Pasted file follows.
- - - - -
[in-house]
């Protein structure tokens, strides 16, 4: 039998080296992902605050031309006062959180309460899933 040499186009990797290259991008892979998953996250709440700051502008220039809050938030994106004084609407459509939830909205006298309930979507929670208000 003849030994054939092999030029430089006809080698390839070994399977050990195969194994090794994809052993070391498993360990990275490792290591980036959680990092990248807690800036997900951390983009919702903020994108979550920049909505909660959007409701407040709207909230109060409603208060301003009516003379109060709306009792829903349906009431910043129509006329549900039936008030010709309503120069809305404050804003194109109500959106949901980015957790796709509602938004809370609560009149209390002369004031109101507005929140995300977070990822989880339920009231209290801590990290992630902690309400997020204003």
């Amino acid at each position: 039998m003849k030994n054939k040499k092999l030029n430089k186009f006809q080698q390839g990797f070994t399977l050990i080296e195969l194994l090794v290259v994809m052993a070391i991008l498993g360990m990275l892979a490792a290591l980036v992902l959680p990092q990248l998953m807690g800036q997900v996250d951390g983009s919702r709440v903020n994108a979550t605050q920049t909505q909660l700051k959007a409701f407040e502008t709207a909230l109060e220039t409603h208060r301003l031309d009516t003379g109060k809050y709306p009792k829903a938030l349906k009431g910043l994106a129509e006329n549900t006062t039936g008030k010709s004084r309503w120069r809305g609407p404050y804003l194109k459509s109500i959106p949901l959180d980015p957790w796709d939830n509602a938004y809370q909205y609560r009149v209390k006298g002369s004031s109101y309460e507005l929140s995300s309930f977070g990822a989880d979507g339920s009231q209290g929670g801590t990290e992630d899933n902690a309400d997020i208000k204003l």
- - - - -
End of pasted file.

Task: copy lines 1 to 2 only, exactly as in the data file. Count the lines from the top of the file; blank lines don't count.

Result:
[in-house]
């Protein structure tokens, strides 16, 4: 039998080296992902605050031309006062959180309460899933 040499186009990797290259991008892979998953996250709440700051502008220039809050938030994106004084609407459509939830909205006298309930979507929670208000 003849030994054939092999030029430089006809080698390839070994399977050990195969194994090794994809052993070391498993360990990275490792290591980036959680990092990248807690800036997900951390983009919702903020994108979550920049909505909660959007409701407040709207909230109060409603208060301003009516003379109060709306009792829903349906009431910043129509006329549900039936008030010709309503120069809305404050804003194109109500959106949901980015957790796709509602938004809370609560009149209390002369004031109101507005929140995300977070990822989880339920009231209290801590990290992630902690309400997020204003």